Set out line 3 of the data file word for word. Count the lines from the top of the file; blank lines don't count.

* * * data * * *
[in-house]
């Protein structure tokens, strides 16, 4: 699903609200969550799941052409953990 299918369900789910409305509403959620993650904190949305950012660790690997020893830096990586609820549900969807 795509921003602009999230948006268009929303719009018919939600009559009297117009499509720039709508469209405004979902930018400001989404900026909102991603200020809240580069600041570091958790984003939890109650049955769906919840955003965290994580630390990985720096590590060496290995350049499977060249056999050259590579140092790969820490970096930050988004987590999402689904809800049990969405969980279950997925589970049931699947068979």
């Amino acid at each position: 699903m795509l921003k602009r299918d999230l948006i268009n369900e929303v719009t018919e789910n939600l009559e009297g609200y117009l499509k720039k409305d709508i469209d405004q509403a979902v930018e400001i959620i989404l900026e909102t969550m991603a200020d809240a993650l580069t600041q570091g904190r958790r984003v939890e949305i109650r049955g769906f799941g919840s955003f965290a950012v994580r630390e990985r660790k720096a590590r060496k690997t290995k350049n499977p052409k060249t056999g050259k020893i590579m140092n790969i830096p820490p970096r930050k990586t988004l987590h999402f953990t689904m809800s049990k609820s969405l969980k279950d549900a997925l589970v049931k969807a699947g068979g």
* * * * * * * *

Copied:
């Amino acid at each position: 699903m795509l921003k602009r299918d999230l948006i268009n369900e929303v719009t018919e789910n939600l009559e009297g609200y117009l499509k720039k409305d709508i469209d405004q509403a979902v930018e400001i959620i989404l900026e909102t969550m991603a200020d809240a993650l580069t600041q570091g904190r958790r984003v939890e949305i109650r049955g769906f799941g919840s955003f965290a950012v994580r630390e990985r660790k720096a590590r060496k690997t290995k350049n499977p052409k060249t056999g050259k020893i590579m140092n790969i830096p820490p970096r930050k990586t988004l987590h999402f953990t689904m809800s049990k609820s969405l969980k279950d549900a997925l589970v049931k969807a699947g068979g």